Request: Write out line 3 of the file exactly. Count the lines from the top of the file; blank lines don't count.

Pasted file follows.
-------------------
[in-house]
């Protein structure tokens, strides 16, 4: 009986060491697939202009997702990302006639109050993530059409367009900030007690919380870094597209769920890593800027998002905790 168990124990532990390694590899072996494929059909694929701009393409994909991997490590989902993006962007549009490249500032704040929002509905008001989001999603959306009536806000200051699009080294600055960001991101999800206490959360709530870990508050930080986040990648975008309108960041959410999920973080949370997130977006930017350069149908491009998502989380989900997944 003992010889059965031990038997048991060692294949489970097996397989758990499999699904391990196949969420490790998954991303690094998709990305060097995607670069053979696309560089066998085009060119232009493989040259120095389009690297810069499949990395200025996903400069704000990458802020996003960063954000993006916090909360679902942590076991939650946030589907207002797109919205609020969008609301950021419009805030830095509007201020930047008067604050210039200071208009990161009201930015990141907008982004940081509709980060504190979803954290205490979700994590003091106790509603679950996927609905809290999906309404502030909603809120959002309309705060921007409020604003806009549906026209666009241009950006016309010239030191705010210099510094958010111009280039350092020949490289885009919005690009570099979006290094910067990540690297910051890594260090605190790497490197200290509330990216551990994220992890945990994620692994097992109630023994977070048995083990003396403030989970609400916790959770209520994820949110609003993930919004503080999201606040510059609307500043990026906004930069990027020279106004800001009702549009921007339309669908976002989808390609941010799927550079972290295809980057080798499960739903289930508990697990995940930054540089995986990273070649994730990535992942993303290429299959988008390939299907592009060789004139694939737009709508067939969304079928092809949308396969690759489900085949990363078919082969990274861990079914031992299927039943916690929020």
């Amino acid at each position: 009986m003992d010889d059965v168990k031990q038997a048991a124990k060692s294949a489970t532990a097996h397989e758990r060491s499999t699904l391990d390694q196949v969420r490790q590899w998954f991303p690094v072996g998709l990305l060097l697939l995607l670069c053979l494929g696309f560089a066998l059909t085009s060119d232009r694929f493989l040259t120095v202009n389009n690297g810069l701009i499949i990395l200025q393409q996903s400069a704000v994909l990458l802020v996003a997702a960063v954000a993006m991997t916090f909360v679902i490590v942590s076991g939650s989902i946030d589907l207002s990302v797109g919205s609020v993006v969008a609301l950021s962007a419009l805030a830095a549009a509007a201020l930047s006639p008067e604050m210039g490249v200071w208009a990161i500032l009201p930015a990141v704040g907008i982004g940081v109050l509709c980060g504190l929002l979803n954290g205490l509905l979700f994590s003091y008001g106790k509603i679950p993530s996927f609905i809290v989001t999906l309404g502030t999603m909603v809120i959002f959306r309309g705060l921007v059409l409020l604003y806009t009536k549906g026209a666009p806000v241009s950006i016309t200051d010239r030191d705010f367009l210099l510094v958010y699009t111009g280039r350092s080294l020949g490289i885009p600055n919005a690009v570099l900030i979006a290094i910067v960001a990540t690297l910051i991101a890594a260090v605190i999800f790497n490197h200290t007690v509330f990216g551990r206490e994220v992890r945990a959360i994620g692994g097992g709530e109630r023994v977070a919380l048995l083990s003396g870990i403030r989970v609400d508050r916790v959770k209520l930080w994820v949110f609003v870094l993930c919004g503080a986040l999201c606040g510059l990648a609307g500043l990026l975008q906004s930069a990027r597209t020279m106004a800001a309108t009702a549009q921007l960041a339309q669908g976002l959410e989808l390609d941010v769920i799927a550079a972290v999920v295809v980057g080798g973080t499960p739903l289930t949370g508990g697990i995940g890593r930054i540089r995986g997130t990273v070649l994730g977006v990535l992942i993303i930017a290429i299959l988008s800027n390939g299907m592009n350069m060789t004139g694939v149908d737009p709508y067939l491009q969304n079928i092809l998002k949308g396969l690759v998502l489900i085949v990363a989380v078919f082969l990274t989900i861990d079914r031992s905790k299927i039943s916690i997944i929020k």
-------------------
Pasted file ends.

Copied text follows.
């Amino acid at each position: 009986m003992d010889d059965v168990k031990q038997a048991a124990k060692s294949a489970t532990a097996h397989e758990r060491s499999t699904l391990d390694q196949v969420r490790q590899w998954f991303p690094v072996g998709l990305l060097l697939l995607l670069c053979l494929g696309f560089a066998l059909t085009s060119d232009r694929f493989l040259t120095v202009n389009n690297g810069l701009i499949i990395l200025q393409q996903s400069a704000v994909l990458l802020v996003a997702a960063v954000a993006m991997t916090f909360v679902i490590v942590s076991g939650s989902i946030d589907l207002s990302v797109g919205s609020v993006v969008a609301l950021s962007a419009l805030a830095a549009a509007a201020l930047s006639p008067e604050m210039g490249v200071w208009a990161i500032l009201p930015a990141v704040g907008i982004g940081v109050l509709c980060g504190l929002l979803n954290g205490l509905l979700f994590s003091y008001g106790k509603i679950p993530s996927f609905i809290v989001t999906l309404g502030t999603m909603v809120i959002f959306r309309g705060l921007v059409l409020l604003y806009t009536k549906g026209a666009p806000v241009s950006i016309t200051d010239r030191d705010f367009l210099l510094v958010y699009t111009g280039r350092s080294l020949g490289i885009p600055n919005a690009v570099l900030i979006a290094i910067v960001a990540t690297l910051i991101a890594a260090v605190i999800f790497n490197h200290t007690v509330f990216g551990r206490e994220v992890r945990a959360i994620g692994g097992g709530e109630r023994v977070a919380l048995l083990s003396g870990i403030r989970v609400d508050r916790v959770k209520l930080w994820v949110f609003v870094l993930c919004g503080a986040l999201c606040g510059l990648a609307g500043l990026l975008q906004s930069a990027r597209t020279m106004a800001a309108t009702a549009q921007l960041a339309q669908g976002l959410e989808l390609d941010v769920i799927a550079a972290v999920v295809v980057g080798g973080t499960p739903l289930t949370g508990g697990i995940g890593r930054i540089r995986g997130t990273v070649l994730g977006v990535l992942i993303i930017a290429i299959l988008s800027n390939g299907m592009n350069m060789t004139g694939v149908d737009p709508y067939l491009q969304n079928i092809l998002k949308g396969l690759v998502l489900i085949v990363a989380v078919f082969l990274t989900i861990d079914r031992s905790k299927i039943s916690i997944i929020k």